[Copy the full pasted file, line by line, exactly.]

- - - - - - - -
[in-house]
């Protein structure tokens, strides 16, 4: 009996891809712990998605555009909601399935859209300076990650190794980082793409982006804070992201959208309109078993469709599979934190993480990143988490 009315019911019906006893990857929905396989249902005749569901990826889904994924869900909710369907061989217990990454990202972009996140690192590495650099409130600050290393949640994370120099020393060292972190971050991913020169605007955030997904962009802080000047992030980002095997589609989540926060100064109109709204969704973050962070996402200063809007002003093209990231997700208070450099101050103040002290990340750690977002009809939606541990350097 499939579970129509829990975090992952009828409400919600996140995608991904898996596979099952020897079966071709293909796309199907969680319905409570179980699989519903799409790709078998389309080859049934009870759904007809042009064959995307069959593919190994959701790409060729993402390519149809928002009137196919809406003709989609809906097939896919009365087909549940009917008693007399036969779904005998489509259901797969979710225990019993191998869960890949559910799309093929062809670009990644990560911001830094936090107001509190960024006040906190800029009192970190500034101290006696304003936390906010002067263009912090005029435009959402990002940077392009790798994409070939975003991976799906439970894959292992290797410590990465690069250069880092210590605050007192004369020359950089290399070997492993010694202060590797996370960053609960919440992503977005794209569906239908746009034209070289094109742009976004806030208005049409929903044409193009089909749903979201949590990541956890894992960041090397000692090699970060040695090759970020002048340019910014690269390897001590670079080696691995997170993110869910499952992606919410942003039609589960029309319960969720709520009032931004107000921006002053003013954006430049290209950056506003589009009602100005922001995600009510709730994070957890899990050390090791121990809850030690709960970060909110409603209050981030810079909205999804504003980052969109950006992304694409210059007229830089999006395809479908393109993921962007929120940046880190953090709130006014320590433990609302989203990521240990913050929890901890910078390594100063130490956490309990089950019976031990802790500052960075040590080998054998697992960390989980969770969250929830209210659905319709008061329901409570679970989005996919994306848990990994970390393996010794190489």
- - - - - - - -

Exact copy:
[in-house]
């Protein structure tokens, strides 16, 4: 009996891809712990998605555009909601399935859209300076990650190794980082793409982006804070992201959208309109078993469709599979934190993480990143988490 009315019911019906006893990857929905396989249902005749569901990826889904994924869900909710369907061989217990990454990202972009996140690192590495650099409130600050290393949640994370120099020393060292972190971050991913020169605007955030997904962009802080000047992030980002095997589609989540926060100064109109709204969704973050962070996402200063809007002003093209990231997700208070450099101050103040002290990340750690977002009809939606541990350097 499939579970129509829990975090992952009828409400919600996140995608991904898996596979099952020897079966071709293909796309199907969680319905409570179980699989519903799409790709078998389309080859049934009870759904007809042009064959995307069959593919190994959701790409060729993402390519149809928002009137196919809406003709989609809906097939896919009365087909549940009917008693007399036969779904005998489509259901797969979710225990019993191998869960890949559910799309093929062809670009990644990560911001830094936090107001509190960024006040906190800029009192970190500034101290006696304003936390906010002067263009912090005029435009959402990002940077392009790798994409070939975003991976799906439970894959292992290797410590990465690069250069880092210590605050007192004369020359950089290399070997492993010694202060590797996370960053609960919440992503977005794209569906239908746009034209070289094109742009976004806030208005049409929903044409193009089909749903979201949590990541956890894992960041090397000692090699970060040695090759970020002048340019910014690269390897001590670079080696691995997170993110869910499952992606919410942003039609589960029309319960969720709520009032931004107000921006002053003013954006430049290209950056506003589009009602100005922001995600009510709730994070957890899990050390090791121990809850030690709960970060909110409603209050981030810079909205999804504003980052969109950006992304694409210059007229830089999006395809479908393109993921962007929120940046880190953090709130006014320590433990609302989203990521240990913050929890901890910078390594100063130490956490309990089950019976031990802790500052960075040590080998054998697992960390989980969770969250929830209210659905319709008061329901409570679970989005996919994306848990990994970390393996010794190489």